Yay! You’ve nearly done it! You’ve been revising for weeks (probably feels like years) but your exam is upon you – tomorrow in fact. But your work is not over yet.
In today’s blog post, I’m going to go through seven absolutely critical things you should do the night before an exam to ensure confidence and success on the big day!
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Yes, you read that right: cram. You know you want to so don’t avoid it because you think it sounds bad. Believe it or not, cramming is important, but you have to do it differently to how you might typically imagine a ‘cramming session’.
Smart cramming doesn’t entail leaving a whole topic/module until the night before and trying to absorb the information by osmosis well into the early hours. Cramming just means you recognise you have just hours left to remember this information and you use that time wisely to allow you to retain what you need to know.
You can cram lots of different ways; for example, read through all your notes once more, talk yourself through the course topic by topic, review with a friend to make sure neither of you have left something vital out or get someone to test you.
This is where your prior organisation takes centre stage. If you have been using the course syllabus throughout, this provides a convenient checklist to make sure you know what you need to achieve success.
However, this can also provide you with a final chance to make sure you don’t slip up.
More times than I would like to admit, I have double-checked the syllabus and read something completely alien to me. If this happens, it’s important not to panic – how you overlooked it doesn’t matter anymore and isn’t worth fretting over.
Just prioritise what you have missed in your cramming time and do what you can. I promise it will pay off.
Once your brain feels so full its about to burst, please do stop revising. Put that pen down, close that book and step away from the laptop.
You are nearly there, and it’s important to let that knowledge cement itself in your brain by not thinking about it anymore.
Reward yourself – the end is near so run a bubble bath, eat some ice cream or binge watch some Netflix. You really do deserve it and I always advocate that having some ‘me time’ before an exam leaves you better off than those who don’t take a moment to breath the day before a paper.
Need a break from all of your hard work? Take one of our two-minute quizzes as a well-earned revision treat!
Following on from the above, have a normal evening. Don’t spend your time constantly thinking about what is happening tomorrow.
Eat dinner at your normal time and definitely not at your desk, have a shower, get into your pyjamas, watch your favourite TV programmes or just talk to your family.
Other than the introduction of revision into your daily routine, exam season should never take the normality out of your life and the day before an exam is no different.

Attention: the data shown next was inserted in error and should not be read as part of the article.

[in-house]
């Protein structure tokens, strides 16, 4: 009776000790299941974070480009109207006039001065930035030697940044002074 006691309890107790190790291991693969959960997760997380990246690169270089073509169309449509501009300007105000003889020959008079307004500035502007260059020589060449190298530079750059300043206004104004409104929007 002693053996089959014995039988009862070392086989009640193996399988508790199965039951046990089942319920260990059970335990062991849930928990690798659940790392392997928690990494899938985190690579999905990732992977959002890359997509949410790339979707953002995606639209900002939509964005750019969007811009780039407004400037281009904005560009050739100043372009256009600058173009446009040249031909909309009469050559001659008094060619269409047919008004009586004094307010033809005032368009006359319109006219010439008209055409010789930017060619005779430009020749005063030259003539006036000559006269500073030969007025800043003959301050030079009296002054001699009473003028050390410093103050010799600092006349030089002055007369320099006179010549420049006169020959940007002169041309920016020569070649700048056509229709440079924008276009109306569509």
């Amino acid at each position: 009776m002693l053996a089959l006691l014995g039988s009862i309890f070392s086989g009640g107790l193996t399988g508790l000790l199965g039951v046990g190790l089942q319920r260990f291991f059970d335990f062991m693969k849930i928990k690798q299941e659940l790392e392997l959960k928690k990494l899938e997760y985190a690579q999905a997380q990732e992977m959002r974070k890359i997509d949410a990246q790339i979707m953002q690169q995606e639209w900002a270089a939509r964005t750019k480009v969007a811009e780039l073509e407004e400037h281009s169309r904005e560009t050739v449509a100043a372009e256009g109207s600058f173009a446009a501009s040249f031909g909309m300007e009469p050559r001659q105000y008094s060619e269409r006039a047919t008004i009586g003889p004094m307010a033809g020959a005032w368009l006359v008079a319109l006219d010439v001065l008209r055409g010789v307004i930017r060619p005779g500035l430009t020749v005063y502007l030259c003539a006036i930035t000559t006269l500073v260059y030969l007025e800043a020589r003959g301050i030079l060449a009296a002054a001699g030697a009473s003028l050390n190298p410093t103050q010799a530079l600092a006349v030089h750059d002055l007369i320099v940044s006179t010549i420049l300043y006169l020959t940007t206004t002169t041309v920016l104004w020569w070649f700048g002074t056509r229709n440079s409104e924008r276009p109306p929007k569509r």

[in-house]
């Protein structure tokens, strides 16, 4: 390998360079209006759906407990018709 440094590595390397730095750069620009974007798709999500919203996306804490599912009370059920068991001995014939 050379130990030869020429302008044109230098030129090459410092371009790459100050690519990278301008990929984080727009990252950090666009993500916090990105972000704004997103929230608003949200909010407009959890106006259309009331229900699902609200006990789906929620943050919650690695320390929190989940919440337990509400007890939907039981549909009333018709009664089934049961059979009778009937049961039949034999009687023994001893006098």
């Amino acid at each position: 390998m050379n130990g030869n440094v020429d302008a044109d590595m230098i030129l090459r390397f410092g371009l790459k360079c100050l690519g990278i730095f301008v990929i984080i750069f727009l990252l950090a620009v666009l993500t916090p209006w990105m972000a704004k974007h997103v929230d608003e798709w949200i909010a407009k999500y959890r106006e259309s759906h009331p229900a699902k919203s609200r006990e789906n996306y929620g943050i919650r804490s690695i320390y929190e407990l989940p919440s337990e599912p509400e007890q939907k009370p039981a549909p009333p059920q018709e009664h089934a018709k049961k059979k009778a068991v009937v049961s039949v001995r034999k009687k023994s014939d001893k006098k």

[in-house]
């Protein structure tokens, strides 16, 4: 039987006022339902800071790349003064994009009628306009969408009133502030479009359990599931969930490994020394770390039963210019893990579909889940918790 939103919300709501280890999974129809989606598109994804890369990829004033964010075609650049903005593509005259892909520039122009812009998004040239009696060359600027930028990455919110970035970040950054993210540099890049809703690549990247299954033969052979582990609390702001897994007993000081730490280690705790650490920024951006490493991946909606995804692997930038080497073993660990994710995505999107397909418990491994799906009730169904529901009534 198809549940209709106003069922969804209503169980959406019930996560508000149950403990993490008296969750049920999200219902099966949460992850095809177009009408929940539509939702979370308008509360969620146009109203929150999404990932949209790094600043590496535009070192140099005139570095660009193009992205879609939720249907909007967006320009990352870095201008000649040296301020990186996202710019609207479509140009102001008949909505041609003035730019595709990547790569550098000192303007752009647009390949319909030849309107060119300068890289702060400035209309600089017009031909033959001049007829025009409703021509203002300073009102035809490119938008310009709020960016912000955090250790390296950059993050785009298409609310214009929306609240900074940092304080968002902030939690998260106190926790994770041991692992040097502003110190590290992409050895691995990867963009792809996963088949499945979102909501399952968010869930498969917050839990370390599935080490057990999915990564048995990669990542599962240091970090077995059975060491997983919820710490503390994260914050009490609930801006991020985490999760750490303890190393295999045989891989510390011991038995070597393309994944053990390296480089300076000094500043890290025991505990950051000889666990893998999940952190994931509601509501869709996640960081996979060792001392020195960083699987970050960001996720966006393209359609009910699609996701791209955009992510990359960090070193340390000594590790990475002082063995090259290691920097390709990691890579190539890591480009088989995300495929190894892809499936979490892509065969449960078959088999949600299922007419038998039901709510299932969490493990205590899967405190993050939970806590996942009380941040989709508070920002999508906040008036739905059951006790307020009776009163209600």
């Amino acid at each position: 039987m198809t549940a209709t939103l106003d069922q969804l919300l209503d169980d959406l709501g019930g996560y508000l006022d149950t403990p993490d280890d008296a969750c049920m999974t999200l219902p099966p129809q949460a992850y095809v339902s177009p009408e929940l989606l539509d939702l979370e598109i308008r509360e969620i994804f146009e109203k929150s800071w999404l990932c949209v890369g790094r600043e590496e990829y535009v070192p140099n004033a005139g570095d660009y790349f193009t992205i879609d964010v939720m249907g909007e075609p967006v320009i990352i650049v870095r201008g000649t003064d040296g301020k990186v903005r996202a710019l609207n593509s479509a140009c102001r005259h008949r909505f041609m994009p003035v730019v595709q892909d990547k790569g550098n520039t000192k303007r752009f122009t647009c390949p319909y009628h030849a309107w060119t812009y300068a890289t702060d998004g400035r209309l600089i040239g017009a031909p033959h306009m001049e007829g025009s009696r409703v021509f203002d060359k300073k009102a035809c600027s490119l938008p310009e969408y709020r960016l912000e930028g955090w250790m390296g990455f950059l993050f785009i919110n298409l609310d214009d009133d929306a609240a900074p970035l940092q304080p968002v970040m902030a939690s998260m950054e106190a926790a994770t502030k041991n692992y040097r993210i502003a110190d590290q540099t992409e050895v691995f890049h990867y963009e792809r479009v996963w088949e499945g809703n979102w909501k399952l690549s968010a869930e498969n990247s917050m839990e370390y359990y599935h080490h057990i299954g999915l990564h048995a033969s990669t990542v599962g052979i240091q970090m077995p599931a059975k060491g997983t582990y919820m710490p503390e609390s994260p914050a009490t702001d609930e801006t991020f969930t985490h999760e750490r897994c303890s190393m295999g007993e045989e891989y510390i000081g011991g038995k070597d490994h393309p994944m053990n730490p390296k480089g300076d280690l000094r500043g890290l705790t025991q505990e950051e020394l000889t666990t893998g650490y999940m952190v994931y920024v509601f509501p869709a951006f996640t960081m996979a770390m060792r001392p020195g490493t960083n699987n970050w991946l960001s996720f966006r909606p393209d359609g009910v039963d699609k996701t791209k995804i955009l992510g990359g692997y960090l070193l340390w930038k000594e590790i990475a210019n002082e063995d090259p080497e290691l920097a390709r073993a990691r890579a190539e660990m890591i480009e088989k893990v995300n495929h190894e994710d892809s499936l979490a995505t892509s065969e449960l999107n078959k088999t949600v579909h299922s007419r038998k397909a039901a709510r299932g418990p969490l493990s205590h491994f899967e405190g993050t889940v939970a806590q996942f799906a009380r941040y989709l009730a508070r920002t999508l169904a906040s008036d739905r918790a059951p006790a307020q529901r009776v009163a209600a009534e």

Once you have crammed, and consciously stopped revising for the day, allow yourself a moment to breath and just act like it’s a normal evening in your life.
This is the oldest piece of advice in the book but it’s true and it makes you feel better. You need to fuel yourself because adrenaline only takes you so far.
Therefore, the night before, it’s really important to have a healthy, nutritious meal which is going to fill you up and fuel your brain.
Of course, there are lots of brain food studies to help you choose what to eat, including the fact that certain fruit, vegetables and, in particular, oily fish help you remember facts.
A more forward-thinking piece of advice for the night before is to plan what breakfast is going to be in the morning, especially if you aren’t used to eating breakfast. Even if these are the few days a year that you eat something before 9am, make it count. You don’t want to be amongst the people who can’t concentrate in their exam because their stomach is talking to them.
Finally, plenty of water before and during your exam will keep you focused and wake you up if your exam is an early one.
This part is all up to you and it needs to be amended to fit how you normally work. The moments just before you settle to sleep, set aside a small amount of time to look over your flashcards or have one final read of key words and concepts.
This isn’t another panic revision session, but going to sleep having done this should allow your body to feel physically and mentally prepared for the next day, allowing you to remain calm enough so that you won’t be too anxious to sleep.
This is the most important one. This is the one revision day that you should not work into the night, even if that is when you work best. You won’t be able to stay awake or focus in an exam if your eyes are heavy and your mind is drifting from exhaustion.
Get to bed at a sensible time, allowing yourself time to relax, however you choose to do it, and get comfortable before you fall asleep. You need to wake up feeling refreshed and ready for the day ahead and not exhausted and panicked because of the sleep deprivation.
Some secondary things to remember when it comes to bed time:
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